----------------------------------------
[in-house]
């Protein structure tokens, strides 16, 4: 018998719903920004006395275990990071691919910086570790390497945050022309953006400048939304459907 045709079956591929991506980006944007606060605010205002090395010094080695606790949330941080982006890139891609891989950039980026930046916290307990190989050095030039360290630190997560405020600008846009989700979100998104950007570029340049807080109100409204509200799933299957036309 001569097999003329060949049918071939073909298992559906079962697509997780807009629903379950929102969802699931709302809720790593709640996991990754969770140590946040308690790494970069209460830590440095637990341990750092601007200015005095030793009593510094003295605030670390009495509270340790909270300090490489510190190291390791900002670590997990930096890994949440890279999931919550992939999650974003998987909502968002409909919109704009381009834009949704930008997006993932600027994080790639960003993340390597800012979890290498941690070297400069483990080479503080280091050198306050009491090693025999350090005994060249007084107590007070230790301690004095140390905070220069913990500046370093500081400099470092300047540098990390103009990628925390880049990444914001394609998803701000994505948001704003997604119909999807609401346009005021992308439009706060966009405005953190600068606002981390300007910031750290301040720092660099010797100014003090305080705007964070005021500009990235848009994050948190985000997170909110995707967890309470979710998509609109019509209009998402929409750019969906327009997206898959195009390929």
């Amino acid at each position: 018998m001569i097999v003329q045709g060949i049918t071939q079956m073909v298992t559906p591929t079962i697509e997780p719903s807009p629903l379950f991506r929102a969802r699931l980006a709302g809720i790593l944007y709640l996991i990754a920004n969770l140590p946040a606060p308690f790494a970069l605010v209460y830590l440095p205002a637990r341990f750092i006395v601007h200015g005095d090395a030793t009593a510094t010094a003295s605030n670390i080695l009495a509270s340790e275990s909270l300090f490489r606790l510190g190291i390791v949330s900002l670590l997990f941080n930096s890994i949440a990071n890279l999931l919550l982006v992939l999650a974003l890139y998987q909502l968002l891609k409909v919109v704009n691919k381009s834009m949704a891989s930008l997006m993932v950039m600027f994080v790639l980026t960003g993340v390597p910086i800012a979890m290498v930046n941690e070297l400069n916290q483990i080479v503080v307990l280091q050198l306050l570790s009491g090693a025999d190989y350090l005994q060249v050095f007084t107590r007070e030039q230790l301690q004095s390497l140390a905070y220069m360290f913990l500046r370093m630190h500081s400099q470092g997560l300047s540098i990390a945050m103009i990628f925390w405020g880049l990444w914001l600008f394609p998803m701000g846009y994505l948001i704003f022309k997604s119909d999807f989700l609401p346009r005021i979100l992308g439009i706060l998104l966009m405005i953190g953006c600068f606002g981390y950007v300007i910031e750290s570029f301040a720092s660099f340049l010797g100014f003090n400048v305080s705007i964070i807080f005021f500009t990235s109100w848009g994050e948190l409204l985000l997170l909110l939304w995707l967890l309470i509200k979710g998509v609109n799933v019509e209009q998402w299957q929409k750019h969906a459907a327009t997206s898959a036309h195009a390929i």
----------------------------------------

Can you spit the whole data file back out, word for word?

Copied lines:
[in-house]
């Protein structure tokens, strides 16, 4: 018998719903920004006395275990990071691919910086570790390497945050022309953006400048939304459907 045709079956591929991506980006944007606060605010205002090395010094080695606790949330941080982006890139891609891989950039980026930046916290307990190989050095030039360290630190997560405020600008846009989700979100998104950007570029340049807080109100409204509200799933299957036309 001569097999003329060949049918071939073909298992559906079962697509997780807009629903379950929102969802699931709302809720790593709640996991990754969770140590946040308690790494970069209460830590440095637990341990750092601007200015005095030793009593510094003295605030670390009495509270340790909270300090490489510190190291390791900002670590997990930096890994949440890279999931919550992939999650974003998987909502968002409909919109704009381009834009949704930008997006993932600027994080790639960003993340390597800012979890290498941690070297400069483990080479503080280091050198306050009491090693025999350090005994060249007084107590007070230790301690004095140390905070220069913990500046370093500081400099470092300047540098990390103009990628925390880049990444914001394609998803701000994505948001704003997604119909999807609401346009005021992308439009706060966009405005953190600068606002981390300007910031750290301040720092660099010797100014003090305080705007964070005021500009990235848009994050948190985000997170909110995707967890309470979710998509609109019509209009998402929409750019969906327009997206898959195009390929």
């Amino acid at each position: 018998m001569i097999v003329q045709g060949i049918t071939q079956m073909v298992t559906p591929t079962i697509e997780p719903s807009p629903l379950f991506r929102a969802r699931l980006a709302g809720i790593l944007y709640l996991i990754a920004n969770l140590p946040a606060p308690f790494a970069l605010v209460y830590l440095p205002a637990r341990f750092i006395v601007h200015g005095d090395a030793t009593a510094t010094a003295s605030n670390i080695l009495a509270s340790e275990s909270l300090f490489r606790l510190g190291i390791v949330s900002l670590l997990f941080n930096s890994i949440a990071n890279l999931l919550l982006v992939l999650a974003l890139y998987q909502l968002l891609k409909v919109v704009n691919k381009s834009m949704a891989s930008l997006m993932v950039m600027f994080v790639l980026t960003g993340v390597p910086i800012a979890m290498v930046n941690e070297l400069n916290q483990i080479v503080v307990l280091q050198l306050l570790s009491g090693a025999d190989y350090l005994q060249v050095f007084t107590r007070e030039q230790l301690q004095s390497l140390a905070y220069m360290f913990l500046r370093m630190h500081s400099q470092g997560l300047s540098i990390a945050m103009i990628f925390w405020g880049l990444w914001l600008f394609p998803m701000g846009y994505l948001i704003f022309k997604s119909d999807f989700l609401p346009r005021i979100l992308g439009i706060l998104l966009m405005i953190g953006c600068f606002g981390y950007v300007i910031e750290s570029f301040a720092s660099f340049l010797g100014f003090n400048v305080s705007i964070i807080f005021f500009t990235s109100w848009g994050e948190l409204l985000l997170l909110l939304w995707l967890l309470i509200k979710g998509v609109n799933v019509e209009q998402w299957q929409k750019h969906a459907a327009t997206s898959a036309h195009a390929i």